PHILIPSBURG — Six months after a historic decision to legally protect sharks in St.Maarten’s territorial waters, sharks and rays have now received international protection becoming the latest additions to the Convention on the International Trade in Endangered Species (CITES).
The St. Maarten Nature Foundation was not only the catalyst for ensuring legal shark protection on the island, but they are also now spearheading a project to learn more about shark behaviour in the marine park and near coastal waters (see a presentation from the Nature Foundation here).
The World’s Wildlife Conference closed today with historic decisions and measures to protect not only sharks and rays, but also elephants, rhinos, big cats and precious timber.
CITES Press Release Excerpt (read full article here):
“170 governments have turned to CITES to ensure the legal, sustainable and traceable trade in (amongst others) five shark species and (two) manta rays.
The CITES Secretary-General, John E. Scanlon, said: ‘This is a big day for CITES and for the world’s wildlife. It takes enormous effort to negotiate treaties and then make them work. The international community has today decided to make best use of this pragmatic and effective agreement to help it along the path to sustainability in our oceans and forests’.
Sharks and manta rays
The meeting reached a climax today after an attempt to reopen the debate on these species in the closing Plenary was narrowly defeated. The Parties confirmed a decision made by one of the Conference’s Committees earlier in the week to include five commercially valuable shark species in Appendix II. The oceanic whitetip (Carcharhinus longimanus), scalloped hammerhead (Sphyrma lewini), great hammerhead shark (Sphyrna mokarran), smooth hammerhead shark (Sphyrna zigaena) and the porbeagle shark (Lamna nasus) are harvested in huge numbers for their valuable fins and, in some cases, meat. From now onwards, they will have to be traded with CITES permits and evidence will have to be provided that they are harvested sustainably and legally. These listings mark a milestone in the involvement of CITES in marine species.
In the Committee meeting, the oceanic whitetip shark (proposal 42) had been adopted by 92 votes in favour, 42 against and 8 abstentions after a secret ballot. Colombia introduced the proposal, supported immediately by co-proponents Brazil and the United States of America. Those against the listing argued that regional fisheries management organisations (RFMOs) were best placed to tackle the decline in shark stocks.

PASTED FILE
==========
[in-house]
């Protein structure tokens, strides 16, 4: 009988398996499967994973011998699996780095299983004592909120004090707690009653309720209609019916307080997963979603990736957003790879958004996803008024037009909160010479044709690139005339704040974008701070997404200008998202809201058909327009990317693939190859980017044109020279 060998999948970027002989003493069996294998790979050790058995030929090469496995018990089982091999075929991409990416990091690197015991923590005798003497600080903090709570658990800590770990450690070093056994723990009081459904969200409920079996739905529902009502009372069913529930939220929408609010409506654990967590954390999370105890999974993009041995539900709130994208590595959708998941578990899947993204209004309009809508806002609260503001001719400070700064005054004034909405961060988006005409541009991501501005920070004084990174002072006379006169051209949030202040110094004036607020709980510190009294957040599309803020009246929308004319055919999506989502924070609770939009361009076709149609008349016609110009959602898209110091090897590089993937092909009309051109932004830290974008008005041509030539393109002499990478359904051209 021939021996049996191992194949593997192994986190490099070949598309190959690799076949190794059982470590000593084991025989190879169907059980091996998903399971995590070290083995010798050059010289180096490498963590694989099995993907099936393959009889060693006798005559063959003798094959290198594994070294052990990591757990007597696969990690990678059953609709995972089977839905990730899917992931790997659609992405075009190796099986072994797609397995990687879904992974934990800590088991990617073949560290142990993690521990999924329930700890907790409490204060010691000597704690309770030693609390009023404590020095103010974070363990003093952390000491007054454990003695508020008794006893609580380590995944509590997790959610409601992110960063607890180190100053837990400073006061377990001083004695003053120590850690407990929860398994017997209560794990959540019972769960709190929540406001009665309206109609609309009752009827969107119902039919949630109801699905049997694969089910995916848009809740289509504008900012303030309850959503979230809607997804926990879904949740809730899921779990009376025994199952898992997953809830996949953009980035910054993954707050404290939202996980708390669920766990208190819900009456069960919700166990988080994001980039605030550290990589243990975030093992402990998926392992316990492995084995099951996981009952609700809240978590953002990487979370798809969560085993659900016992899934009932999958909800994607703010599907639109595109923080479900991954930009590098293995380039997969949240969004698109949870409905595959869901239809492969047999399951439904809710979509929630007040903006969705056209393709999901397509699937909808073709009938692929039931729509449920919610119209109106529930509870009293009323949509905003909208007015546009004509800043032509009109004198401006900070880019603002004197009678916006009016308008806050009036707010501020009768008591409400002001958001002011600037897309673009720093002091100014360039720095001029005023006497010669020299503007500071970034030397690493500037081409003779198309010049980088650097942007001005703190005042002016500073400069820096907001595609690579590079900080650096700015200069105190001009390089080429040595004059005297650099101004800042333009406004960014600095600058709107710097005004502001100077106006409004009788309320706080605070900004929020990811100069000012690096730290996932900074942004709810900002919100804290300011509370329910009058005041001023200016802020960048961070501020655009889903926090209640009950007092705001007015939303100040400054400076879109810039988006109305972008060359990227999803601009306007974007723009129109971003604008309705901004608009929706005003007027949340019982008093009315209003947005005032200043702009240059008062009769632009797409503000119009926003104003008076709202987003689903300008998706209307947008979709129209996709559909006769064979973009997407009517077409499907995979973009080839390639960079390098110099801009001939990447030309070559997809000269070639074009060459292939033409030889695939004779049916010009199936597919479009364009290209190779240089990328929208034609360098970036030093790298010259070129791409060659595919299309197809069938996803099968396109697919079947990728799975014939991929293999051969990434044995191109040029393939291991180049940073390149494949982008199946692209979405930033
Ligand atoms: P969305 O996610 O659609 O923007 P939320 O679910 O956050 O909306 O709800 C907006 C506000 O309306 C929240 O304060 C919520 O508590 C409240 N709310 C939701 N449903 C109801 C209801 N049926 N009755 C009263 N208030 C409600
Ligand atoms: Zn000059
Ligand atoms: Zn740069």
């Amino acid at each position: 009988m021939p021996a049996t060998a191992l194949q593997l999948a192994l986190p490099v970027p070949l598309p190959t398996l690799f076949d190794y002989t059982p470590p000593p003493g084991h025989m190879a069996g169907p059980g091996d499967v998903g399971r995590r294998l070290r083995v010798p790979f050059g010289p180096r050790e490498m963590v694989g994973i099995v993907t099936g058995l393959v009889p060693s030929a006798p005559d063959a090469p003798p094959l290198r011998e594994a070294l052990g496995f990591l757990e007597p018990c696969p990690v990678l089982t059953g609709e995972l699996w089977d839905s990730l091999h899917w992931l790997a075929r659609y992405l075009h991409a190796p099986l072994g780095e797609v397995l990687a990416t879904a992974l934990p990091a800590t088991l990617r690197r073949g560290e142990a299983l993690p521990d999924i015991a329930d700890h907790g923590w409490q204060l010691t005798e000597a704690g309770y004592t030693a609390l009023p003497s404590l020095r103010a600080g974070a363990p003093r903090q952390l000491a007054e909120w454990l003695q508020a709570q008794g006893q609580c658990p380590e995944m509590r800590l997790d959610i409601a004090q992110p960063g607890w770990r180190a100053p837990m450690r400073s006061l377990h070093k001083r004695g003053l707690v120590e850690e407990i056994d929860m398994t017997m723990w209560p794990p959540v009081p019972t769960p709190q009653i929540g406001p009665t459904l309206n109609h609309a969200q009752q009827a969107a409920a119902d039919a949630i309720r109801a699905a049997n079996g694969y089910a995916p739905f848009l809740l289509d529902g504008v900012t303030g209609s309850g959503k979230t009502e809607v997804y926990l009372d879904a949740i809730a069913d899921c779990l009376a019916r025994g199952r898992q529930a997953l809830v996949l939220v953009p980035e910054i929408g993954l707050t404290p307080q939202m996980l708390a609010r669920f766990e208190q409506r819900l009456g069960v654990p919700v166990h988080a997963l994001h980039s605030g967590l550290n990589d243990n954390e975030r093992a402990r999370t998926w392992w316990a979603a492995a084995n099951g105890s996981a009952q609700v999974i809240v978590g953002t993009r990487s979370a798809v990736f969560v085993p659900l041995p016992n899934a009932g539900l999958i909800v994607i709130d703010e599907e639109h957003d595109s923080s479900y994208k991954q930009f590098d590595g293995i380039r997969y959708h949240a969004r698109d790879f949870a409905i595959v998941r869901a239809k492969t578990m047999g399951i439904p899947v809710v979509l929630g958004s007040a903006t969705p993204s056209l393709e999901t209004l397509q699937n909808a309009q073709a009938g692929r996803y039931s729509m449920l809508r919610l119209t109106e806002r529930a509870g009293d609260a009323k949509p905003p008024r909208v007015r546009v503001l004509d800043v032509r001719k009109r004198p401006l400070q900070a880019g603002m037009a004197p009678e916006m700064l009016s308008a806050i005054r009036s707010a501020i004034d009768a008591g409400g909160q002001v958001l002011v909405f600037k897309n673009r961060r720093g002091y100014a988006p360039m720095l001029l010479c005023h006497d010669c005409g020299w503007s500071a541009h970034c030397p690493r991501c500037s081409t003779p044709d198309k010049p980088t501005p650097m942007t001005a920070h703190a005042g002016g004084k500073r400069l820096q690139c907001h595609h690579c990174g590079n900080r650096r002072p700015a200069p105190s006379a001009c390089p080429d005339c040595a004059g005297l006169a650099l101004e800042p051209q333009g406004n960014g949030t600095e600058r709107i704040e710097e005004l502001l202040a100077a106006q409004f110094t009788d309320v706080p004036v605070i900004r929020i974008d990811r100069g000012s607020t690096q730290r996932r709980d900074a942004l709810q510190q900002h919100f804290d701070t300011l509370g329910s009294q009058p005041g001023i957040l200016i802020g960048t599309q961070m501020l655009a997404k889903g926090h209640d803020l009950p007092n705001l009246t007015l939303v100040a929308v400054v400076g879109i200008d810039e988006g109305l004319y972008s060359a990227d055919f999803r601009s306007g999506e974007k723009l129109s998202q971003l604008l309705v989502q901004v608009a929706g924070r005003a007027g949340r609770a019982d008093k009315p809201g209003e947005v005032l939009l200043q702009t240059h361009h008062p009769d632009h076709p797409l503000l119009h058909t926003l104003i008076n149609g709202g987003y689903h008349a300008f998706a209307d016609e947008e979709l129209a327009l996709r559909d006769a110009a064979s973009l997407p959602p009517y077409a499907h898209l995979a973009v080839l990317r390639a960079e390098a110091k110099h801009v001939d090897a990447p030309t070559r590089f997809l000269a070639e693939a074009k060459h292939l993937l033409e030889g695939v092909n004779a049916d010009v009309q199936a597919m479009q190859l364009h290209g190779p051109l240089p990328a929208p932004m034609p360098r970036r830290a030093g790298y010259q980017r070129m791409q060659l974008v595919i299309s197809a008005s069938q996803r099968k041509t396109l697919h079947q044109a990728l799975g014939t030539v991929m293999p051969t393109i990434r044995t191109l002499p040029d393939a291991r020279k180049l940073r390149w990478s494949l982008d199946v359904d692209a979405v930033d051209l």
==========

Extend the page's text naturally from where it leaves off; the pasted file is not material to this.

Brazil then submitted proposal 43 to list three species of hammerhead sharks. The scalloped hammerhead shark occurs widely in coastal warm temperate and tropical seas and is exploited extensively for its fins. The proponents highlighted the significant declines in the population of the species that have been reported in many areas, and it emphasized the importance of the outcomes of the Rio+20 summit last year for better protection of marine species. Two other species of hammerhead sharks (the great hammerhead and smooth hammerhead) have similar fins that are hard to distinguish in trade, and the proponents, recommended that these too be subject to CITES trade controls. The proposal was adopted by secret ballot with 91 votes in favour, 39 against and 9 abstentions.
After two unsuccessful attempts at previous CITES Conference meetings, the proposal to list the porbeagle shark (proposal 44) was also adopted by secret ballot with 93 votes in favour, 39 against and 8 abstentions. Ireland, on behalf of the European Union Member States and Croatia, presented the proposal and announced an implementation package of EUR 1.2 million to assist developing countries in the implementation of the listing of this and other marine species. The proponents welcomed the impressive alliance of countries co-sponsoring the proposal and argued that requiring CITES export permits will ensure that international markets are supplied by fish from sustainably managed fisheries that keep accurate records. This species has experienced severe populationdeclines, notably in the northern Atlantic ocean and the Mediterranean, owing to unsustainable fishing for its high-value meat and fins.
Ecuador introduced proposal 46 for the inclusion of manta ray species in Appendix II. The proposal was adopted, again by secret ballot, with 96 votes in favour, 23 against and 7 abstentions. Manta rays are slow-growing, large-bodied migratory animals with small, highly fragmented populations. They have among the lowest reproductive rates of any marine animals, with females giving birth to only one pup every two to three years, making them extremely vulnerable to overexploitation. Most known populations are small in size, although there is an exceptional population of one species in the Maldives, estimated at 5,000 or more. Manta gill plates fetch high prices in international markets and have been traded in significant numbers in recent years.”